Once back on Highway 101, continue north past the town of Forks to another spur in the road, which leads to Sol Duc Hot Springs. The twelve-mile trip will take you to natural hot springs and the home of Sol Duc Hot Springs Resort. Willowy puffs of steam rise off the beautiful warm water tempting visitors like a siren leading sailors to the rocks. Old Native American legend claims the springs were formed from the tears of two crying dragons that battled to a stalemate. After a full morning of exploring, you will be ready to enjoy lunch. Stop at the Springs restaurant or shop at the on-site grocery store for picnic supplies.

Next travel thirty miles to Hurricane Ridge. Pass the beautiful royal blue waters of the Strait of Juan de Fuca, as you head for its turnoff. The drive takes you from the lowland forest and the Olympic National Park Visitor’s Center to the upper mountain ridges. With glacier-capped mountains, abundant wildlife, and river valleys below, this is a place worth visiting. For those with extra energy and desire, a steep, but easily manageable trail, offers exquisite views of the park as well as an explanation for the name, Hurricane Ridge. Hiking the winding trail, you see spruce and fir trees growing parallel to the ground instead of skyward because they are constantly pelted by fierce winds.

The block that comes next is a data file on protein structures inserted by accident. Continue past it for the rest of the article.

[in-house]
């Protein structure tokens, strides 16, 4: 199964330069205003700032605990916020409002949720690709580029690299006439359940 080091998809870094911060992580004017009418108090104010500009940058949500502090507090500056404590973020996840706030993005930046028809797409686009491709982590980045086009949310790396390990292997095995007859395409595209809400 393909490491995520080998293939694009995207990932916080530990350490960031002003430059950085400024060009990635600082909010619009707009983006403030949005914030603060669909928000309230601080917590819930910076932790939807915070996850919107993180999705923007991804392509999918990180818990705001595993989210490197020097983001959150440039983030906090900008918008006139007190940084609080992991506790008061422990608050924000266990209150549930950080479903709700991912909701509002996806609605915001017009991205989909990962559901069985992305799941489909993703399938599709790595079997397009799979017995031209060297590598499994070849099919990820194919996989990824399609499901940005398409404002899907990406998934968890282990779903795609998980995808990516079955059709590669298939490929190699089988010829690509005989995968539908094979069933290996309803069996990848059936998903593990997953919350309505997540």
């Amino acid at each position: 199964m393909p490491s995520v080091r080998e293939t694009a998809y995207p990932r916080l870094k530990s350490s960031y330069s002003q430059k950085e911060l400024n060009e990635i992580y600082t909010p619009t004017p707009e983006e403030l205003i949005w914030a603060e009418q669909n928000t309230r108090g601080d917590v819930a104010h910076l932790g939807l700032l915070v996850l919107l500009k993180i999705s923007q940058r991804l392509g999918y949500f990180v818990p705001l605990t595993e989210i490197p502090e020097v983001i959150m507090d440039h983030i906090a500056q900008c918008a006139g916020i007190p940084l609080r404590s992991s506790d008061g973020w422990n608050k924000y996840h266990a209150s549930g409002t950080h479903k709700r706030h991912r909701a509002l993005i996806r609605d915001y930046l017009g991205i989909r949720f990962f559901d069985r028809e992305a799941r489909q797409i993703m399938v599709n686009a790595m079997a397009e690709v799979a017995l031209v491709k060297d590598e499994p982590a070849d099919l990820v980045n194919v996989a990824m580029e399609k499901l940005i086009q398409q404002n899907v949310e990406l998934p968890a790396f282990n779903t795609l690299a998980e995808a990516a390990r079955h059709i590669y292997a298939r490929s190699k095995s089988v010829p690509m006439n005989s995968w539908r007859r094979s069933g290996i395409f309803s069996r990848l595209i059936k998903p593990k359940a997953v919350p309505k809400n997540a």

Once down from Hurricane Ridge, make the last loop back towards Seattle. On the way, you will pass Lake Crescent, a deep freshwater lake rife with Beardslee Trout, crystal clear water and beautiful mountain views. Glaciers carved these deep recess long ago and it is not uncommon to see a colorful rainbow stretching from one side of the lake to the other. Marymere Falls, a cascading waterfall, is less than a mile from Lake Crescent.

Once onto Bainbridge Island, Docks Marina Grill is an excellent choice for dinner. Choose from salmon ravioli, the pepper bacon bleu cheeseburger, steamed mussels or clams, while enjoying one of their signature cocktails; the vodka based Docks Cooler or the Dock Mai Tai on the deck overlooking the marina.

Afterwards, board the ferry for Seattle. Enjoy the wonderful view of the approaching Seattle Skyline while cruising the cold waters of Puget Sound. Your day trip to Olympic National Park is complete.

What & Where:
Starbucks (everywhere, really there are 102 in Seattle alone)
Olympic Park Visitor Center (360-565-3130)
Sol Duc Hot Springs Resort (12076 Sol Duc Hot Springs Road, Port Angeles; 866.4SOLDUC)
Lake Crescent Lodge (416 Lake Crescent Road – Port Angeles WA.; 360-928-3211)
Docks Marina Grill
(403 Madison Ave. S; 206-842-8339)

If You Go:

www.nps.gov is the National Park Service’s official web site. This site offers interesting facts, activities and cultural events for the park.

www.forkswa.com offers general information about Forks, Washington, a town in the western portion of Olympic National Park. This site also allows you to plan other activities for your trip.

www.olympicpeninsula.org offers a visitor’s guide to Olympic National park complete with an event calendar and a travel planner.